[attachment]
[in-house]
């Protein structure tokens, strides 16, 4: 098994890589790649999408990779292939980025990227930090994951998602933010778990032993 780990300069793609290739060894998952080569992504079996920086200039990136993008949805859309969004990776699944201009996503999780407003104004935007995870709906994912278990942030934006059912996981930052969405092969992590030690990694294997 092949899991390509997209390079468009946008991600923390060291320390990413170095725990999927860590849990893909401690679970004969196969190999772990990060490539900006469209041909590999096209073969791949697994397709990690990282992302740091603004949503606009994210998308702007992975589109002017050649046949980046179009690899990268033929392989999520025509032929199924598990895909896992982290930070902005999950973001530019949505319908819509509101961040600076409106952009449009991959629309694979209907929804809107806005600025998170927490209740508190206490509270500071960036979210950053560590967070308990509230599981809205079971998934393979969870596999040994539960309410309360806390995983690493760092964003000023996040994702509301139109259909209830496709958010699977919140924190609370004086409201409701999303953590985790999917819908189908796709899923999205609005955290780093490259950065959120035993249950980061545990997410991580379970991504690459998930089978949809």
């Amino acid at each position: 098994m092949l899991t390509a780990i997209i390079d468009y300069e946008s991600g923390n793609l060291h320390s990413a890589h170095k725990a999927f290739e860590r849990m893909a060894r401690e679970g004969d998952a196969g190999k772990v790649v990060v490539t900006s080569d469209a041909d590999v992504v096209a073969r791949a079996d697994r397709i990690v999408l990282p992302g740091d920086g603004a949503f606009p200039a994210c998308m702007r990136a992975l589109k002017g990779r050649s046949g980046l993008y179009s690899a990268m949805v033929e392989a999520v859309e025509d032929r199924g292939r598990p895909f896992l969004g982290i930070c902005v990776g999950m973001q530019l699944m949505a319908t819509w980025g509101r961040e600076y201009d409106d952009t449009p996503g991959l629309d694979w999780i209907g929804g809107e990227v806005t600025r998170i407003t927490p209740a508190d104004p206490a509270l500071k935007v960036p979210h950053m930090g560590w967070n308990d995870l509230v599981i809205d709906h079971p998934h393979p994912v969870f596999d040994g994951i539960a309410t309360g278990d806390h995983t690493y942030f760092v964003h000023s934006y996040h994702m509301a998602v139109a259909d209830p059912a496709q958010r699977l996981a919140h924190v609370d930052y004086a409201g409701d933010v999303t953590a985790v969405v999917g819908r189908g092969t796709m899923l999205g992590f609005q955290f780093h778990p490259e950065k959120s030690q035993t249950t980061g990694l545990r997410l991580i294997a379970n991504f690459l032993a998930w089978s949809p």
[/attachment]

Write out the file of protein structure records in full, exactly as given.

[in-house]
């Protein structure tokens, strides 16, 4: 098994890589790649999408990779292939980025990227930090994951998602933010778990032993 780990300069793609290739060894998952080569992504079996920086200039990136993008949805859309969004990776699944201009996503999780407003104004935007995870709906994912278990942030934006059912996981930052969405092969992590030690990694294997 092949899991390509997209390079468009946008991600923390060291320390990413170095725990999927860590849990893909401690679970004969196969190999772990990060490539900006469209041909590999096209073969791949697994397709990690990282992302740091603004949503606009994210998308702007992975589109002017050649046949980046179009690899990268033929392989999520025509032929199924598990895909896992982290930070902005999950973001530019949505319908819509509101961040600076409106952009449009991959629309694979209907929804809107806005600025998170927490209740508190206490509270500071960036979210950053560590967070308990509230599981809205079971998934393979969870596999040994539960309410309360806390995983690493760092964003000023996040994702509301139109259909209830496709958010699977919140924190609370004086409201409701999303953590985790999917819908189908796709899923999205609005955290780093490259950065959120035993249950980061545990997410991580379970991504690459998930089978949809």
């Amino acid at each position: 098994m092949l899991t390509a780990i997209i390079d468009y300069e946008s991600g923390n793609l060291h320390s990413a890589h170095k725990a999927f290739e860590r849990m893909a060894r401690e679970g004969d998952a196969g190999k772990v790649v990060v490539t900006s080569d469209a041909d590999v992504v096209a073969r791949a079996d697994r397709i990690v999408l990282p992302g740091d920086g603004a949503f606009p200039a994210c998308m702007r990136a992975l589109k002017g990779r050649s046949g980046l993008y179009s690899a990268m949805v033929e392989a999520v859309e025509d032929r199924g292939r598990p895909f896992l969004g982290i930070c902005v990776g999950m973001q530019l699944m949505a319908t819509w980025g509101r961040e600076y201009d409106d952009t449009p996503g991959l629309d694979w999780i209907g929804g809107e990227v806005t600025r998170i407003t927490p209740a508190d104004p206490a509270l500071k935007v960036p979210h950053m930090g560590w967070n308990d995870l509230v599981i809205d709906h079971p998934h393979p994912v969870f596999d040994g994951i539960a309410t309360g278990d806390h995983t690493y942030f760092v964003h000023s934006y996040h994702m509301a998602v139109a259909d209830p059912a496709q958010r699977l996981a919140h924190v609370d930052y004086a409201g409701d933010v999303t953590a985790v969405v999917g819908r189908g092969t796709m899923l999205g992590f609005q955290f780093h778990p490259e950065k959120s030690q035993t249950t980061g990694l545990r997410l991580i294997a379970n991504f690459l032993a998930w089978s949809p």